REGARDED as Sweden’s national ‘renaissance man’ and modernist, with work spanning novels, poetry, painting and autobiography, it is as a playwright that August Strindberg is best known throughout the world.

Excitingly, an Oxford Playhouse co-production of a contemporary adaptation of one of his greatest plays is now on stage until Saturday, June 11, staring multi-award winning actress Lindsay Duncan.

The Dance of Death is a gripping observation of the darker side of marriage and relationships. Alice and Edgar are approaching their 30th wedding anniversary but, are locked in a bitter struggle with each other.

Their friends and children have been driven away by its toxicity but somehow their relationship is seemingly sustained by this mutual taunting and recrimination.

I spoke to Lindsay Duncan about working on this sombre sounding play.

“It is serious subject matter, but in fact is it also darkly funny,” she says.

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When I ask if Strindberg’s reputation as a rather misogynistic thinker influences her portrayal of Alice she demurs: “I think it is more that he was a troubled man. Geniuses often are.

“It is part of the process that spur them on to make great works of art, such as this. He has actually written Alice as smart and strong.”

Before he wrote this play in 1900, Strindberg had been married twice and was about to marry again. With plenty of first-hand material to draw upon from his first marriage to actress Siri Essen, The Dance of Death presents a not un-similar relationship. Duncan explains how this is works in the play.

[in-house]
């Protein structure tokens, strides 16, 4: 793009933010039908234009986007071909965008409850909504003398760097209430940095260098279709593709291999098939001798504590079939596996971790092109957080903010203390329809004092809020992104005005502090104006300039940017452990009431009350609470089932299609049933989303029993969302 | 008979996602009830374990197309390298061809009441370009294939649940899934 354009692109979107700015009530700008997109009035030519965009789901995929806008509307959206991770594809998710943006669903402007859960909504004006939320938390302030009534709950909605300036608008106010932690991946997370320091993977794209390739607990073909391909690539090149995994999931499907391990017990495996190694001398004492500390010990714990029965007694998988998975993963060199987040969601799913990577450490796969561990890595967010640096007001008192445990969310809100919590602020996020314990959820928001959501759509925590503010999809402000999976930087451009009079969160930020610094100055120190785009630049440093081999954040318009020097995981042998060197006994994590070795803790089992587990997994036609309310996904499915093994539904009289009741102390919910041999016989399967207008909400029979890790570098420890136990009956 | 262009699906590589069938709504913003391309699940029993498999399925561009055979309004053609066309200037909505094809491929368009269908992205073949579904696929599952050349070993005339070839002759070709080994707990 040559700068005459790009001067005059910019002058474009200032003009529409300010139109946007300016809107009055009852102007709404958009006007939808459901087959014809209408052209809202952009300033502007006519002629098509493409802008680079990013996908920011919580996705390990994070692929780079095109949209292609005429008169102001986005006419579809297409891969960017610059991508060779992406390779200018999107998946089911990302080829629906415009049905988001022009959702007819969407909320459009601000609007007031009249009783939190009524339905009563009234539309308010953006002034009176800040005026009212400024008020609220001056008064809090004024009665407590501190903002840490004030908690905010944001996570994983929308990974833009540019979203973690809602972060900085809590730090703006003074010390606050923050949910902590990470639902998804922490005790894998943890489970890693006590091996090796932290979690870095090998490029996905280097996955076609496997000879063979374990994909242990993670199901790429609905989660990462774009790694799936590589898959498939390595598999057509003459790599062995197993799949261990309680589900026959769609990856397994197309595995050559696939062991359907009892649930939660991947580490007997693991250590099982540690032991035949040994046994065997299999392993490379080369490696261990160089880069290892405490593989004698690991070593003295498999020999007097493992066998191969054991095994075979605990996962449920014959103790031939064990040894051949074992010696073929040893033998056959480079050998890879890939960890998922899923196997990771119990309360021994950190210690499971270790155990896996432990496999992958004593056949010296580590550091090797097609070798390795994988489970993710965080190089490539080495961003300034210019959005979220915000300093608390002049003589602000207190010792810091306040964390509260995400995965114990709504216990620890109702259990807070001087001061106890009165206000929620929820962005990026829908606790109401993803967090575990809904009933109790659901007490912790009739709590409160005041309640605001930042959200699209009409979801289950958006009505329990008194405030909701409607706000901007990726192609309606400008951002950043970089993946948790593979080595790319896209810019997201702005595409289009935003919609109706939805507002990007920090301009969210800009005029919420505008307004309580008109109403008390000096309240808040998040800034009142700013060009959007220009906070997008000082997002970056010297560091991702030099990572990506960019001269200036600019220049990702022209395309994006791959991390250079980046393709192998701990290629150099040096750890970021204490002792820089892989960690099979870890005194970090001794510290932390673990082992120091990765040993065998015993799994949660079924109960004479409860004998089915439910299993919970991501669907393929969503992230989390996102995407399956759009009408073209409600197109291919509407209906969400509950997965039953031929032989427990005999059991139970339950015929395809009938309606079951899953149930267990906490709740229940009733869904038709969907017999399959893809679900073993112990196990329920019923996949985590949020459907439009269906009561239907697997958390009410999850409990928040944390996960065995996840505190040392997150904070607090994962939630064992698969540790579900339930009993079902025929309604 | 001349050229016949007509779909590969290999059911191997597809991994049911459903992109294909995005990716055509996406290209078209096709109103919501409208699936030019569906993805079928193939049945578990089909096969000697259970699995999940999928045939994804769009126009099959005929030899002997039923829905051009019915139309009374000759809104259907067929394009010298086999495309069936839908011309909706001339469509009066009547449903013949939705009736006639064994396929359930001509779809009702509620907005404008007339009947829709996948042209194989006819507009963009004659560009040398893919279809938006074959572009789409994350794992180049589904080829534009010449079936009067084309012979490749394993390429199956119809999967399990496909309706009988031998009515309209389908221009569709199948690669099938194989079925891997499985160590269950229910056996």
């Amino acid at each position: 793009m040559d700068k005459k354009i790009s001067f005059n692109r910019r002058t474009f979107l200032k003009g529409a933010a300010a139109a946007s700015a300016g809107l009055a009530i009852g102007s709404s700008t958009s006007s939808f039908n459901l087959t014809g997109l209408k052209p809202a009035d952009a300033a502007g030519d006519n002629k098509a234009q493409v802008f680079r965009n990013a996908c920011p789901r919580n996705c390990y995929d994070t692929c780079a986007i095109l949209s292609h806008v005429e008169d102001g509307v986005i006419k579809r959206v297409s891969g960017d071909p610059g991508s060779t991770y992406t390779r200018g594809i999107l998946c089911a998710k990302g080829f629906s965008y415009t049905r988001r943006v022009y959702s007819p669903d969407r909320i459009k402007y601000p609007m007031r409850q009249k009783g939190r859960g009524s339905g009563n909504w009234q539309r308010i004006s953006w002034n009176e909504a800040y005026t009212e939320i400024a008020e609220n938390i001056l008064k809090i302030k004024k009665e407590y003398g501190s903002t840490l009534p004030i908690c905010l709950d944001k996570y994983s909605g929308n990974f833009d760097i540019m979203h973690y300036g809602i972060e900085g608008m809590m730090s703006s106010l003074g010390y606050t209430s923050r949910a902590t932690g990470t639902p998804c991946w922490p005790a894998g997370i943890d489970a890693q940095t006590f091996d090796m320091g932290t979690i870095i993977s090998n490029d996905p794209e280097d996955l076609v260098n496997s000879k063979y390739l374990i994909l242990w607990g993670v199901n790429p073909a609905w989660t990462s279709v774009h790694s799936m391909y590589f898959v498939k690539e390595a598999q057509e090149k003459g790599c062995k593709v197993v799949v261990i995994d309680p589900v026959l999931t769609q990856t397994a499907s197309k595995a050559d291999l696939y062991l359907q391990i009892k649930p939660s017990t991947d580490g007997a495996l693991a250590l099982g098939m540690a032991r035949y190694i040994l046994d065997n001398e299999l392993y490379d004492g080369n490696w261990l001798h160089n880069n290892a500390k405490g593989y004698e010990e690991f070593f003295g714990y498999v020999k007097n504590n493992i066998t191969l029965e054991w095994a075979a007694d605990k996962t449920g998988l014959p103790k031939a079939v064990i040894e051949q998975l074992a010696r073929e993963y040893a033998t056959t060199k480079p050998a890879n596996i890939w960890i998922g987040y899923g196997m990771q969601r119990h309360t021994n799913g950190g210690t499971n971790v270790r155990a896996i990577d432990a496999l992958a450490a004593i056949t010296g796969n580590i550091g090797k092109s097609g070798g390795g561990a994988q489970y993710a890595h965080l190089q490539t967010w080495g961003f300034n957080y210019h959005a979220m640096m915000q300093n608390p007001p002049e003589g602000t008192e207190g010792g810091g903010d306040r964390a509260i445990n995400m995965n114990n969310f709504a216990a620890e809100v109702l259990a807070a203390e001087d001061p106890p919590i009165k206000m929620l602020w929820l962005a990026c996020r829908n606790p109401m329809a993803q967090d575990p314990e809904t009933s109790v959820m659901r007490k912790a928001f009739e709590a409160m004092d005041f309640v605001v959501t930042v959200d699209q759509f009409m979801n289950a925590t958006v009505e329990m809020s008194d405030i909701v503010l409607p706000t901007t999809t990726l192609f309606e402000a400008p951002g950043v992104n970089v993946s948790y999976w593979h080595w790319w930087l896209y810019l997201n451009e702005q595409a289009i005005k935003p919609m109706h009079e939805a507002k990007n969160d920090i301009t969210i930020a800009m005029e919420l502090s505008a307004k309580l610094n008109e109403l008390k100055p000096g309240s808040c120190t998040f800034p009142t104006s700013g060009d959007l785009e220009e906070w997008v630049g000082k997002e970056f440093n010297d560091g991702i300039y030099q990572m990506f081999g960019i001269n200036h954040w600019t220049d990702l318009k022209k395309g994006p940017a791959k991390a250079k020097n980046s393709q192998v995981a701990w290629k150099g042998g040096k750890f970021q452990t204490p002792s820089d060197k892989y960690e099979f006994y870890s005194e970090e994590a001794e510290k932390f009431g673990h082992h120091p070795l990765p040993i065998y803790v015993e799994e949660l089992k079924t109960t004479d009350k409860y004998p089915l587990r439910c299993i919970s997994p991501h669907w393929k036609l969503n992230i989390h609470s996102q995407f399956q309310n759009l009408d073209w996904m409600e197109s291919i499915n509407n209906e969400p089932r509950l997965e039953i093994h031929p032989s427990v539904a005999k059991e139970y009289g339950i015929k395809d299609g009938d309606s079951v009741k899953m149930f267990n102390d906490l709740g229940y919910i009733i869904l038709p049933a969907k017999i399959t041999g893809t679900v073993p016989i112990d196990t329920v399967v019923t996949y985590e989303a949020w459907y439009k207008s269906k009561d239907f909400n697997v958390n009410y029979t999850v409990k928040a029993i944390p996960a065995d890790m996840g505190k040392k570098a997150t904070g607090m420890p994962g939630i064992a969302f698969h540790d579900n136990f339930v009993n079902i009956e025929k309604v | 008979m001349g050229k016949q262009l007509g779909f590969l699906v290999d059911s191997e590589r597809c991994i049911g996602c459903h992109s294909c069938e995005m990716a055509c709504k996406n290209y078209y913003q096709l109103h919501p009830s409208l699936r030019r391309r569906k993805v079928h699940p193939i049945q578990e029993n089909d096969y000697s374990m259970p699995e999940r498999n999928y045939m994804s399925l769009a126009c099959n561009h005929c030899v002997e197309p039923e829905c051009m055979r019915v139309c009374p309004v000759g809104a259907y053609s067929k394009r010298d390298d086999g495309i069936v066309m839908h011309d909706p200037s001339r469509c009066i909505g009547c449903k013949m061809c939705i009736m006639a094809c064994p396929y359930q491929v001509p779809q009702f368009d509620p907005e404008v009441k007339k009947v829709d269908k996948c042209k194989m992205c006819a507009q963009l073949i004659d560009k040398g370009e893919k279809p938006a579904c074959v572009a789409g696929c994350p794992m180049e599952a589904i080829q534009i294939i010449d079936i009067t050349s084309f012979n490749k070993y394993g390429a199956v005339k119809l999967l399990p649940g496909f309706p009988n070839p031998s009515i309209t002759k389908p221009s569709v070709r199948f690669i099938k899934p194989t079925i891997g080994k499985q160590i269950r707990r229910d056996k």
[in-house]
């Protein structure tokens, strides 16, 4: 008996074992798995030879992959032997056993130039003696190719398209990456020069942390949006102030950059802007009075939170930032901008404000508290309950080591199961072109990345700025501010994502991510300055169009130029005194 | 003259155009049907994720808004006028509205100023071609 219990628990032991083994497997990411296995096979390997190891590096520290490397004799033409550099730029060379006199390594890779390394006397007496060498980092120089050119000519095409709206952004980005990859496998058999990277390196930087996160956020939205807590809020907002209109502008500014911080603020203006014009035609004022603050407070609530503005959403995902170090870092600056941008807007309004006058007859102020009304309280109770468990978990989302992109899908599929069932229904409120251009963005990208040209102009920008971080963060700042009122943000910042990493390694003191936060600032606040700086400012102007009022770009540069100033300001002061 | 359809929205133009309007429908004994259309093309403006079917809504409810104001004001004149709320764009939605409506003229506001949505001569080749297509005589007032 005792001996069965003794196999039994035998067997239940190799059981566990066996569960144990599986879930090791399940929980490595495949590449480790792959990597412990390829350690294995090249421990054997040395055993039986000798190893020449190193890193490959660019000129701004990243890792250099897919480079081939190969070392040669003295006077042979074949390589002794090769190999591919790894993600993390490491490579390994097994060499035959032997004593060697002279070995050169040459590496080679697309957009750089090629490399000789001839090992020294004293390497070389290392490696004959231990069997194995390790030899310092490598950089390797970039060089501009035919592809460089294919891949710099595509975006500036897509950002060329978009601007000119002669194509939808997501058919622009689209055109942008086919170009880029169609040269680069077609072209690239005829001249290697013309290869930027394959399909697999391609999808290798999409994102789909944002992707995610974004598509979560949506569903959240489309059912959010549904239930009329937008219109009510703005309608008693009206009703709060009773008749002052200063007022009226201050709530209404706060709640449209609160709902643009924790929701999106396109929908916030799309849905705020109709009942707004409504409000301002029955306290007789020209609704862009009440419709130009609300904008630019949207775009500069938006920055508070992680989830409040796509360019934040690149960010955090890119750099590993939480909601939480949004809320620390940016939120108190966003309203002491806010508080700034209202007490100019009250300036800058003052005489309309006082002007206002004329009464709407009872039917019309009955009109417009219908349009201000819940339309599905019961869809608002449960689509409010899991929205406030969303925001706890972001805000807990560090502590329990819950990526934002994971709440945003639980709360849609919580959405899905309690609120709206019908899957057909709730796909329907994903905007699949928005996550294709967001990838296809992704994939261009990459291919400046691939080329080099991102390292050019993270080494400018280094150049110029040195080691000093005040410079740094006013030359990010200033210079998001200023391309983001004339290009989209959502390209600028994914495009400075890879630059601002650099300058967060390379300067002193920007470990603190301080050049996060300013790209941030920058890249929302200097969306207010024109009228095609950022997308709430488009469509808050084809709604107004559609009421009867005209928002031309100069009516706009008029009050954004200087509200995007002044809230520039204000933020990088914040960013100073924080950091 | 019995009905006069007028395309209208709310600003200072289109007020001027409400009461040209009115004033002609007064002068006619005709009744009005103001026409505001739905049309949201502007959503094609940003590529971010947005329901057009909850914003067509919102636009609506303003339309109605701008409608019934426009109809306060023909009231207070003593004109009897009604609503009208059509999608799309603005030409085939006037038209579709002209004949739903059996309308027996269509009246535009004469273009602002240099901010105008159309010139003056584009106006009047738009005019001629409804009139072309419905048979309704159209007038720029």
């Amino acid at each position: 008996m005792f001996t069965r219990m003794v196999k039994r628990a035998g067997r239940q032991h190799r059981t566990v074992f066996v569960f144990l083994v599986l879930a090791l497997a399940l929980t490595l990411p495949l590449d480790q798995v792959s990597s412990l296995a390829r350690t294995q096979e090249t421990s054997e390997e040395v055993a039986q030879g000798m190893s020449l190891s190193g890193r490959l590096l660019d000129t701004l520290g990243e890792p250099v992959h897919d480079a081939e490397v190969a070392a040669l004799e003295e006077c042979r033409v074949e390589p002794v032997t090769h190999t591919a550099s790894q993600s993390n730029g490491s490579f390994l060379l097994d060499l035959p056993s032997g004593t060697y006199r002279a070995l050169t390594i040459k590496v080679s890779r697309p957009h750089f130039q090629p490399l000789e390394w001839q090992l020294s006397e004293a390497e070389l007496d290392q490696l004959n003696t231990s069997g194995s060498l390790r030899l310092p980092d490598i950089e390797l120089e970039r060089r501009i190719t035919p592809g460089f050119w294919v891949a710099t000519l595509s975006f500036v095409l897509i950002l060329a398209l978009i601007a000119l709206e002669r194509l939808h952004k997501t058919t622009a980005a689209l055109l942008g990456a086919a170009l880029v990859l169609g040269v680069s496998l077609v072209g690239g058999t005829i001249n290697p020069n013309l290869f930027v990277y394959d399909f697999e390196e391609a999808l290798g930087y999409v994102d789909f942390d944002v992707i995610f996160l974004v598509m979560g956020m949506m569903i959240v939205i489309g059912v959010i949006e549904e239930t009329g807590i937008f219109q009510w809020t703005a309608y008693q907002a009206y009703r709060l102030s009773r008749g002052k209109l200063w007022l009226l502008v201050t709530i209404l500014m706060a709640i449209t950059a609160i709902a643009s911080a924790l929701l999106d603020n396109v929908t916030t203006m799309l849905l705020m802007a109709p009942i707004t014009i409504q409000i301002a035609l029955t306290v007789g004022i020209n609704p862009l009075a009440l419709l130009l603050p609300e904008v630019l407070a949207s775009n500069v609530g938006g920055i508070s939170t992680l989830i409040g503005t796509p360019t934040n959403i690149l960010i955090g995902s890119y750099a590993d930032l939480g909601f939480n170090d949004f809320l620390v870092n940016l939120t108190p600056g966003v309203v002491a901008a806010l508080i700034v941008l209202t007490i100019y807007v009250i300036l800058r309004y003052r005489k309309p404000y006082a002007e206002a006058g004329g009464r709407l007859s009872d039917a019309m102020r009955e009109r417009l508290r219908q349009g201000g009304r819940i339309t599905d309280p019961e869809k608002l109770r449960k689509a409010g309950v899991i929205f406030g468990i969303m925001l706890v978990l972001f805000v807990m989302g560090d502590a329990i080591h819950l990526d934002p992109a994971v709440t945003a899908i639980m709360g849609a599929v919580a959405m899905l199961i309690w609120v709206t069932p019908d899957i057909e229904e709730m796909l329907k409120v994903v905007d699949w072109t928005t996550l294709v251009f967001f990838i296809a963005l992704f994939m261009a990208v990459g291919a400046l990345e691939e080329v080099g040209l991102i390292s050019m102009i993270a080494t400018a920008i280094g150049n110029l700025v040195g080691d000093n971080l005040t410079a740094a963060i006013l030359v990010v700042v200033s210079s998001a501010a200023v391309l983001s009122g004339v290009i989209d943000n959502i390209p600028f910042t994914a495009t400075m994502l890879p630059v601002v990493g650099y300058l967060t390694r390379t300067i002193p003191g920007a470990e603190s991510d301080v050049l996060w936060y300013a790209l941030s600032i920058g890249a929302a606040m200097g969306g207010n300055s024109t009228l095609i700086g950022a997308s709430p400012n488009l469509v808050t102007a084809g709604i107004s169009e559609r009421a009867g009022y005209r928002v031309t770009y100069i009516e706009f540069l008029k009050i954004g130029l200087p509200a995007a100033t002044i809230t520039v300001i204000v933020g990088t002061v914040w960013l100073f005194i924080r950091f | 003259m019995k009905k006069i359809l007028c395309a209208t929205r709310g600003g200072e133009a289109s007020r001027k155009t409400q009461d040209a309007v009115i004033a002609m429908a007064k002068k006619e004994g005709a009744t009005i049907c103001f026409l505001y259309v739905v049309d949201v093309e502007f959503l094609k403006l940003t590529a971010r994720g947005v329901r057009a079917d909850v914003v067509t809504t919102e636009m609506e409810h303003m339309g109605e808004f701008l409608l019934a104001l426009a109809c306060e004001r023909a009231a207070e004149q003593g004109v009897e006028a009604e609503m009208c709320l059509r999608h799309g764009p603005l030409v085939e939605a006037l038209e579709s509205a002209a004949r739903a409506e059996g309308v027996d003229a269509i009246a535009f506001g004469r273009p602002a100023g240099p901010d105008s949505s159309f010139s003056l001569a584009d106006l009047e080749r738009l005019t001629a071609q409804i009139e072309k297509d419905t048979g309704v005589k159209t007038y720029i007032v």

“It’s a long marriage and this underpins what has happened to their relationship over such a long time,” she says.

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“They have strong feelings of isolation and disappointment.”

But she emphasises: “Strindberg’s take on this is also darkly funny not just serious.”

So, what is holding this marriage together? “They are locked in together and have such intimate knowledge of each other,” she explains.

“They have loved and needed each other for many years, and they still do.”

Clearly ahead of its time, The Dance of Death is a revolutionary take on marriage under Victorian values. I ask what it has to say to us today?

“Even though it is written within the attitudes of its time the genius of the play is that it can’t help breaking through those.

“This is what was there to be mined out in our new production, a contemporary adaptation by Academy Award-winning playwright Rebecca Lenkiewicz.”

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Duncan is, of course, well known for playing strong, controversial, and independent women. Margaret Thatcher, Barbara Douglas in GBH, and super-agent Angela Wells in Spooks, fitted this mould perfectly. Likewise, the role of Marquise de Merteuil, which she created in the original stage production of Les Liaisons Dangereuses.

In a way there are some similarities between her and Alice. They have no conventional power.

Of course, the Marquise has money and social status and Alice has none, but they both have spirit. Fighting their way through a man’s world they are tremendous – but I also find it a powerful experience to play women who are broken by it.

Having worked across all these different acting mediums, I asked if she approached theatre differently?

“The rehearsal periods are longer and it develops into a much more collaborative process,” she says. “Once the days filming is done it’s in the can, but in the theatre things grow. You continually discover different things within great writing.”

Very pleased to be back in live theatre, Duncan thinks it’s an important step after the Covid restrictions. “Bringing back live performances will help us all come together to laugh, cry and tap into the experiences of great artists of the past,” she says.

“Sharing our feelings and thoughts, we can see how much pulls us all together – which is much more than what pulls us apart.”

The Dance of Death is at the Oxford Playhouse until Saturday, June 11.


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